Pregnancy Health

Diabetes And Conception

At one time, a woman with diabetes was advised against pregnancy. Thank Heaven, times have moved forward and today, with proper care before and during ...

by Staff

Diabetes And Conception

At one time, a woman with diabetes was advised against pregnancy. Thank Heaven, times have moved forward and today, with proper care before and during pregnancy, a woman with diabetes can enjoy the prospects of a healthy pregnancy and delivery.

Gestational diabetes does not occur until well into the pregnancy and happens to women who have not had diabetes prior to pregnancy. It often disappears after the baby is born. However, it can recur in the future, so a woman who experiences gestational diabetes may have to take steps to ensure her lifestyle and diet help her to stay free from the disease.

Pre-Existing Diabetes And Potential Problems

Women who have pre-existing diabetes must have complete control over their blood sugar before they conceive, for their baby’s well being. The baby’s organs and brain develop first, so blood sugar balance is critical. Most diabetic-related fetal birth defects happen before the mother even knows she is pregnant. High blood sugars in the first two weeks of the baby’s development can be disastrous. In the later stages of pregnancy, out-of-control blood sugar can lead to several dangerous situations, among them a baby that has grown too large. Once defects have happened, they can’t be undone, so it is imperative that control over blood sugar be established before conception.

Getting It Together

It takes about six months to be sure everything is “together” in terms of diet, exercise program, and insulin needs to ensure proper proportions for control of blood sugar prior to conception. Unless diabetes is not controlled well or is out-of-control, fertility is usually not affected. However, when preconception blood sugar is out of whack, birth defects such as macrosomia (babies over 9.5 pounds), immature lung development, cardiovascular or central-nervous-system malformation and cleft palate are all possibilities. The baby can develop high insulin levels of its own which can potentially lead to severe postpartum hypoglycemia in the baby after birth.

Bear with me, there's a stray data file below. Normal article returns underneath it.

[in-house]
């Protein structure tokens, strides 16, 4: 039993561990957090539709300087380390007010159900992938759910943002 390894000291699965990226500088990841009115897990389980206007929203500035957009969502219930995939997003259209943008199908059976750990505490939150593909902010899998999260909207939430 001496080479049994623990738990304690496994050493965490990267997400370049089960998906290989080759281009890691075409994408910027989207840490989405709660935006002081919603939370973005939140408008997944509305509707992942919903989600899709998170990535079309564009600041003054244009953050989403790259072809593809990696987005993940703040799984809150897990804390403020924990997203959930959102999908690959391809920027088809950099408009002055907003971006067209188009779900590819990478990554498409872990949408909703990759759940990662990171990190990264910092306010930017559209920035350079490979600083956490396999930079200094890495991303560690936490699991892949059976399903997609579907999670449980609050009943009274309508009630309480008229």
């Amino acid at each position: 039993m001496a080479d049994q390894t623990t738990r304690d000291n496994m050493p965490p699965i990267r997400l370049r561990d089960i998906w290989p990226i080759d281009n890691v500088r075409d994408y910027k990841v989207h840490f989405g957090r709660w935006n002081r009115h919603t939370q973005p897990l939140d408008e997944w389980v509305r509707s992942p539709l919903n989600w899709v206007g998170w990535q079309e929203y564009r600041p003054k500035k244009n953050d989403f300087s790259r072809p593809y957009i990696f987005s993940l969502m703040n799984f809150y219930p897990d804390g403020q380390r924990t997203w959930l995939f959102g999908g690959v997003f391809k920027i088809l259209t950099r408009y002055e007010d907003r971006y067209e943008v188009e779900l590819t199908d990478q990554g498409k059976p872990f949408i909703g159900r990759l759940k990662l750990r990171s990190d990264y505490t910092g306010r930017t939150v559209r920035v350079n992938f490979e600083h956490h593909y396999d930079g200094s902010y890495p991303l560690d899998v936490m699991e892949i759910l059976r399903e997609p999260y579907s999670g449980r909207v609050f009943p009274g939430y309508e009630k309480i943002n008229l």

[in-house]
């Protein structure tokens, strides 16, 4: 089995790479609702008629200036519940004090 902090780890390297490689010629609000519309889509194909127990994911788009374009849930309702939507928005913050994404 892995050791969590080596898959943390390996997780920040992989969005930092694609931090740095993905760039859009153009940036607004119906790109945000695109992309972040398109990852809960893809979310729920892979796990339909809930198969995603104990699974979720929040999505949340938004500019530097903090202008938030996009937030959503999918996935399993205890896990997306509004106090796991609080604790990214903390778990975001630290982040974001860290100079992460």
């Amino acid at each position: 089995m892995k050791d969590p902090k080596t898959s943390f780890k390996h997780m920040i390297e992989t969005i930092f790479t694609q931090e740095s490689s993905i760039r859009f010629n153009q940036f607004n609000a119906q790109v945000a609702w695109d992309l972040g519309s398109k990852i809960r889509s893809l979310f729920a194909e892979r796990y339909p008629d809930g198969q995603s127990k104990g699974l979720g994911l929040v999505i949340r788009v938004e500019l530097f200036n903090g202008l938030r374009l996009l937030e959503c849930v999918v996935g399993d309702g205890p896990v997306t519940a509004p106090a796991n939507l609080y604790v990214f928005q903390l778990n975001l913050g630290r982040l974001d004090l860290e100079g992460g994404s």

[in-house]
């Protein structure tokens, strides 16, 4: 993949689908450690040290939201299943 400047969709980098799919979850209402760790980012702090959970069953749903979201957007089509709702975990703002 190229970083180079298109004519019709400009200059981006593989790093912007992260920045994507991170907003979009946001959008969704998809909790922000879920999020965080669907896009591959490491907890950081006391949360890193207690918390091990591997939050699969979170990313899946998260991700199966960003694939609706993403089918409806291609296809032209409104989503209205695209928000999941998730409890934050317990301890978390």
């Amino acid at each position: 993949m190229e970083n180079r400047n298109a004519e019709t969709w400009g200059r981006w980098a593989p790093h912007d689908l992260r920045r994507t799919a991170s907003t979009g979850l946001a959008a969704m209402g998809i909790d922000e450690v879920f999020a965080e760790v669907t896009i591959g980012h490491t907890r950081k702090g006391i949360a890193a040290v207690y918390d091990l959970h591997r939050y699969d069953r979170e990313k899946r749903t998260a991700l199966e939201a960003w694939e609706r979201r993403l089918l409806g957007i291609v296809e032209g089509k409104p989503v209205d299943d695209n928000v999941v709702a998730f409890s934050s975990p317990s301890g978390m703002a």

Risks Of Uncontrolled Blood Sugar

The mother with poorly controlled diabetes is at increased risk for miscarriage in the early weeks of pregnancy. The risk rate is twice as high for miscarriage in women with uncontrolled diabetes. Complications can arise in the diabetes itself, including neuropathy and retinopathy, both of which can worsen during pregnancy if blood sugar is not controlled well.

Things A Woman Can Do For Herself

A woman can take control of her life and diabetes before pregnancy by developing some lifestyle habits that are beneficial, not only during pregnancy, but lifelong as well. She can be as close to her ideal weight as possible before conception and follow a diet that keeps blood sugar under control. By staying balanced and avoiding either hyper- or hypoglycemia through the use of insulin and/or diet, a woman increases the odds for a good pregnancy.

Build A Support Team

The best thing a woman can do for herself is to have a team of support people to surround her prior to conception. An endocrinologist or doctor who specializes in diabetes and is skilled in dealing with pregnant women along with an educator/nurse is a good starting place. An ophthalmologist and dietician are wise additions as well as an obstetrician who is experienced with high-risk pregnancies and care of pregnant women with diabetes. The combination of expertise and support will go a long way to helping both mother and baby enjoy a healthy pregnancy and birth.


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